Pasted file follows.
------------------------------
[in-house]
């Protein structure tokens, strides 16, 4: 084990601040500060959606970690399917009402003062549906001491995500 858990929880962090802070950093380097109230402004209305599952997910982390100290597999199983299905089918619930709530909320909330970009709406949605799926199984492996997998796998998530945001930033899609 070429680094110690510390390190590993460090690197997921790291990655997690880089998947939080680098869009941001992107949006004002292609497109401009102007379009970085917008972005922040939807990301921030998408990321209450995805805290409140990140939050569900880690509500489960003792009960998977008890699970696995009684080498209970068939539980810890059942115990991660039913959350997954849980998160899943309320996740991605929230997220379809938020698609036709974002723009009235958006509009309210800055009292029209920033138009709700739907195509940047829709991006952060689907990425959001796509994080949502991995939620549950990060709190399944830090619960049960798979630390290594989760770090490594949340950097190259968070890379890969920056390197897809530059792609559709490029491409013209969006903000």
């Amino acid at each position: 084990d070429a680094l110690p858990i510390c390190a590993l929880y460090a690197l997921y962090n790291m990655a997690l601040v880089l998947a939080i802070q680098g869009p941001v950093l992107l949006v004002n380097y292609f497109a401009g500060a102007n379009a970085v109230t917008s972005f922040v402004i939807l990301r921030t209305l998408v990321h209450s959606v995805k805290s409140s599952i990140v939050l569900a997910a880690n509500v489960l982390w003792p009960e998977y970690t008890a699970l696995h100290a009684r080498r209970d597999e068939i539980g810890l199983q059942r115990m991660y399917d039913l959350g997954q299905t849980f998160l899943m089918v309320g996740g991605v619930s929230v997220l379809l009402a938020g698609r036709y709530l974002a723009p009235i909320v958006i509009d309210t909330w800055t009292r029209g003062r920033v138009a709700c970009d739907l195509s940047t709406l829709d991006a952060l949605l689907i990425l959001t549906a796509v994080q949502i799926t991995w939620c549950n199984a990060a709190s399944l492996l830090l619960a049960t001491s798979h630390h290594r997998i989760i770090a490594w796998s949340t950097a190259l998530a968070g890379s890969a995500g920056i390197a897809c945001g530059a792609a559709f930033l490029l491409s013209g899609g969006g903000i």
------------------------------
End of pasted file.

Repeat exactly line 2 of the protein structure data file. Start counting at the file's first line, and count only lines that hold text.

């Protein structure tokens, strides 16, 4: 084990601040500060959606970690399917009402003062549906001491995500 858990929880962090802070950093380097109230402004209305599952997910982390100290597999199983299905089918619930709530909320909330970009709406949605799926199984492996997998796998998530945001930033899609 070429680094110690510390390190590993460090690197997921790291990655997690880089998947939080680098869009941001992107949006004002292609497109401009102007379009970085917008972005922040939807990301921030998408990321209450995805805290409140990140939050569900880690509500489960003792009960998977008890699970696995009684080498209970068939539980810890059942115990991660039913959350997954849980998160899943309320996740991605929230997220379809938020698609036709974002723009009235958006509009309210800055009292029209920033138009709700739907195509940047829709991006952060689907990425959001796509994080949502991995939620549950990060709190399944830090619960049960798979630390290594989760770090490594949340950097190259968070890379890969920056390197897809530059792609559709490029491409013209969006903000």